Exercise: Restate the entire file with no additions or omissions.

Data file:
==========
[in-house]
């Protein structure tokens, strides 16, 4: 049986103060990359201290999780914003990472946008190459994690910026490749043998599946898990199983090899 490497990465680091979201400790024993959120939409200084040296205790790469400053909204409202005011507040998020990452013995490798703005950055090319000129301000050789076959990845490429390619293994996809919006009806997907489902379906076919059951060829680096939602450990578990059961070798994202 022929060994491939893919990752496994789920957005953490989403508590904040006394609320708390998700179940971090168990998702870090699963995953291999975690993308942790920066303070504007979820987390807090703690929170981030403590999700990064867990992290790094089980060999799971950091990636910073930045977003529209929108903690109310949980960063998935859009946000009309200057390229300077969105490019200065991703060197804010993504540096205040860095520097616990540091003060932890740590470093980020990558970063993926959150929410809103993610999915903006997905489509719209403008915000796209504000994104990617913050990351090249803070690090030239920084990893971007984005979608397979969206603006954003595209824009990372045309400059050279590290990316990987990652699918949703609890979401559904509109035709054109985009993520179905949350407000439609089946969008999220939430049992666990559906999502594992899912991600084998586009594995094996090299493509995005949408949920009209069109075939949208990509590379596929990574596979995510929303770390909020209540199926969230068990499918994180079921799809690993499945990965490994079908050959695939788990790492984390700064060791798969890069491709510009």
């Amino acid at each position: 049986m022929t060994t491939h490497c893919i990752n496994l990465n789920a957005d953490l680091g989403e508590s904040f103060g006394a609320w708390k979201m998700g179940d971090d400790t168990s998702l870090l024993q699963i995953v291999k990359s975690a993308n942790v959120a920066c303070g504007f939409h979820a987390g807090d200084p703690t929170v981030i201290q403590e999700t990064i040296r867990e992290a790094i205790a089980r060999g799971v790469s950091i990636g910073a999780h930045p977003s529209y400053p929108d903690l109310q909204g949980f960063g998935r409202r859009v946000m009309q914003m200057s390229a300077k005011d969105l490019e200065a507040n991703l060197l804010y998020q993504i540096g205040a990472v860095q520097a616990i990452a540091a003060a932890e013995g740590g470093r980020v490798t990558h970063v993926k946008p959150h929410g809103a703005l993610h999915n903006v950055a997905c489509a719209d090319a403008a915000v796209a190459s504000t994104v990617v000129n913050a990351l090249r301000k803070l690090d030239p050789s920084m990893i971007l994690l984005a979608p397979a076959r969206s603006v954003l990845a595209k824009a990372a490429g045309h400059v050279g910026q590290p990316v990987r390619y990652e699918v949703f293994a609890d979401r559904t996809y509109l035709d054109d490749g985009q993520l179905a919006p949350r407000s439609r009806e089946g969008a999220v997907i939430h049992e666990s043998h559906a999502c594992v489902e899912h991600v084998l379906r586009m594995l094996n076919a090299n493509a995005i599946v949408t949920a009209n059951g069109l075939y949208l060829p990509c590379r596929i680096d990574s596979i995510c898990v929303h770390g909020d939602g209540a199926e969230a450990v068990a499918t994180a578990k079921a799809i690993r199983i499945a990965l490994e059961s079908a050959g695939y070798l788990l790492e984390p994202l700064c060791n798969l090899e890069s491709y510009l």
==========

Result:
[in-house]
């Protein structure tokens, strides 16, 4: 049986103060990359201290999780914003990472946008190459994690910026490749043998599946898990199983090899 490497990465680091979201400790024993959120939409200084040296205790790469400053909204409202005011507040998020990452013995490798703005950055090319000129301000050789076959990845490429390619293994996809919006009806997907489902379906076919059951060829680096939602450990578990059961070798994202 022929060994491939893919990752496994789920957005953490989403508590904040006394609320708390998700179940971090168990998702870090699963995953291999975690993308942790920066303070504007979820987390807090703690929170981030403590999700990064867990992290790094089980060999799971950091990636910073930045977003529209929108903690109310949980960063998935859009946000009309200057390229300077969105490019200065991703060197804010993504540096205040860095520097616990540091003060932890740590470093980020990558970063993926959150929410809103993610999915903006997905489509719209403008915000796209504000994104990617913050990351090249803070690090030239920084990893971007984005979608397979969206603006954003595209824009990372045309400059050279590290990316990987990652699918949703609890979401559904509109035709054109985009993520179905949350407000439609089946969008999220939430049992666990559906999502594992899912991600084998586009594995094996090299493509995005949408949920009209069109075939949208990509590379596929990574596979995510929303770390909020209540199926969230068990499918994180079921799809690993499945990965490994079908050959695939788990790492984390700064060791798969890069491709510009």
């Amino acid at each position: 049986m022929t060994t491939h490497c893919i990752n496994l990465n789920a957005d953490l680091g989403e508590s904040f103060g006394a609320w708390k979201m998700g179940d971090d400790t168990s998702l870090l024993q699963i995953v291999k990359s975690a993308n942790v959120a920066c303070g504007f939409h979820a987390g807090d200084p703690t929170v981030i201290q403590e999700t990064i040296r867990e992290a790094i205790a089980r060999g799971v790469s950091i990636g910073a999780h930045p977003s529209y400053p929108d903690l109310q909204g949980f960063g998935r409202r859009v946000m009309q914003m200057s390229a300077k005011d969105l490019e200065a507040n991703l060197l804010y998020q993504i540096g205040a990472v860095q520097a616990i990452a540091a003060a932890e013995g740590g470093r980020v490798t990558h970063v993926k946008p959150h929410g809103a703005l993610h999915n903006v950055a997905c489509a719209d090319a403008a915000v796209a190459s504000t994104v990617v000129n913050a990351l090249r301000k803070l690090d030239p050789s920084m990893i971007l994690l984005a979608p397979a076959r969206s603006v954003l990845a595209k824009a990372a490429g045309h400059v050279g910026q590290p990316v990987r390619y990652e699918v949703f293994a609890d979401r559904t996809y509109l035709d054109d490749g985009q993520l179905a919006p949350r407000s439609r009806e089946g969008a999220v997907i939430h049992e666990s043998h559906a999502c594992v489902e899912h991600v084998l379906r586009m594995l094996n076919a090299n493509a995005i599946v949408t949920a009209n059951g069109l075939y949208l060829p990509c590379r596929i680096d990574s596979i995510c898990v929303h770390g909020d939602g209540a199926e969230a450990v068990a499918t994180a578990k079921a799809i690993r199983i499945a990965l490994e059961s079908a050959g695939y070798l788990l790492e984390p994202l700064c060791n798969l090899e890069s491709y510009l």